An American Orwell for the age of Trump, Roy Scranton faces the unpleasant facts of our day with fierce insight and harrowing honesty. We’re Doomed. Now What? penetrates to the very heart of our time.
The time we’ve been thrown into is one of alarming and bewildering change–the breakup of the post-1945 global order, a multispecies mass extinction, and the beginning of the end of civilization as we know it. Not one of us is innocent, not one of us is safe. Now what?
We’re Doomed. Now What? addresses the crisis that is our time through a series of brilliant, moving, and original essays on climate change, war, literature, and loss, from one of the most provocative and iconoclastic minds of his generation. Whether writing about sailing through the melting Arctic, preparing for Houston’s next big storm, watching Star Wars, or going back to the streets of Baghdad he once patrolled as a soldier, Roy Scranton handles his subjects with the same electric, philosophical, demotic touch that he brought to his ground-breaking New York Times essay, Learning How to Die in the Anthropocene.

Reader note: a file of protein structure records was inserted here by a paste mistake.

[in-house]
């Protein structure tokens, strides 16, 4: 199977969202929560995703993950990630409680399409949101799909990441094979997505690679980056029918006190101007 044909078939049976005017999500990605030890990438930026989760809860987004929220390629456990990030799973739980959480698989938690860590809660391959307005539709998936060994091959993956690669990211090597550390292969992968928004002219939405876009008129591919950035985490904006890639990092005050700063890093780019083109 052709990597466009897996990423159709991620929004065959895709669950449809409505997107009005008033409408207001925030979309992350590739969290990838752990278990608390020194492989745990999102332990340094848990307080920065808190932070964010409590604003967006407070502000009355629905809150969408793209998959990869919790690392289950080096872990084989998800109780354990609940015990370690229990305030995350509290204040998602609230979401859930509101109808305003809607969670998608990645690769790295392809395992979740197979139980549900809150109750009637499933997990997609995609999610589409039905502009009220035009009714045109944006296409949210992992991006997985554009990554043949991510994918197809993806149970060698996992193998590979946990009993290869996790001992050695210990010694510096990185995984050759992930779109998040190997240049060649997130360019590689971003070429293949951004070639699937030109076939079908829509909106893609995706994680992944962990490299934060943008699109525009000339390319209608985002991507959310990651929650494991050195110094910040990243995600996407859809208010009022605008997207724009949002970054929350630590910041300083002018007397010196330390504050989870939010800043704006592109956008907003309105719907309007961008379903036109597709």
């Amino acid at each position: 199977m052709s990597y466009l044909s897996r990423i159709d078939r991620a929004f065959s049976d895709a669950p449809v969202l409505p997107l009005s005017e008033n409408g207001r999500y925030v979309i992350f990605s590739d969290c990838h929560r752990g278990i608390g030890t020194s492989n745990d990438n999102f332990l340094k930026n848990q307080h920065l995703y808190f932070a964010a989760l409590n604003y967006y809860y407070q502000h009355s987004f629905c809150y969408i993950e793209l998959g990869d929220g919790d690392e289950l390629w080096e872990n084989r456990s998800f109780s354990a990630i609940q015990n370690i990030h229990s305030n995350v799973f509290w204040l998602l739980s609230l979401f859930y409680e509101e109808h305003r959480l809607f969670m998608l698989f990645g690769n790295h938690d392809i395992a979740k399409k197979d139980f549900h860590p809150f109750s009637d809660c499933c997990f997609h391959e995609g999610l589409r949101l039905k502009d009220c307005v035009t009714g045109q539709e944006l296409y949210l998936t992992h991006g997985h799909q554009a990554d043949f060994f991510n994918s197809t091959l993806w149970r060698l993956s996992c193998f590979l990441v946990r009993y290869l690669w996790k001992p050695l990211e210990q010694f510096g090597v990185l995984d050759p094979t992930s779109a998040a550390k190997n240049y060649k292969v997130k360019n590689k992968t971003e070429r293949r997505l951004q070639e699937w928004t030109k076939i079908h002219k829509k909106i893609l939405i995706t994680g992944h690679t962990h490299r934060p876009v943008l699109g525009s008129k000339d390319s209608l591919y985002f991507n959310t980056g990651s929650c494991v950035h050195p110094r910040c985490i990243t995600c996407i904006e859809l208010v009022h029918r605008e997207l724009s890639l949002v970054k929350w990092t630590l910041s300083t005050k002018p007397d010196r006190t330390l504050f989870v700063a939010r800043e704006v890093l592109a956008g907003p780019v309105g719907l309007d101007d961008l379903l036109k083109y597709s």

“Roy Scranton is one of the most gifted writers of his generation.”
—Amitav Ghosh, author of The Great Derangement: Climate Change and the Unthinkable
“Roy Scranton is our Jeremiah of the anthropocene and a brutally honest chronicler of American violence in all its forms. His message is as urgent as it is discomfiting. Hear him.”
—Andrew J. Bacevich, author of America’s War for the Greater East: A Military History
“These are thoughtful, powerful essays from the extremes of geography and experience. Not easy reading, but electric and worthwhile.”
—Mark Greif, author of Against Everything and The Age of the Crisis of Man
”Scranton’s warnings must be heeded.”
Praise for Learning to Die in the Anthropocene
“Roy Scranton draws on his experiences in Iraq to confront the grim realities of climate change. The result is a fierce and provocative book.”
—Elizabeth Kolbert, Pulitzer Prize–winning author of The Sixth Extinction: An Unnatural History
“Roy Scranton lucidly articulates the depth of the climate crisis with an honesty that is all too rare, then calls for a reimagined humanism that will help us meet our stormy future with as much decency as we can muster . . . This is a wise and important challenge from an elegant writer and original thinker.”
—Naomi Klein, author of This Changes Everything: Capitalism vs. the Climate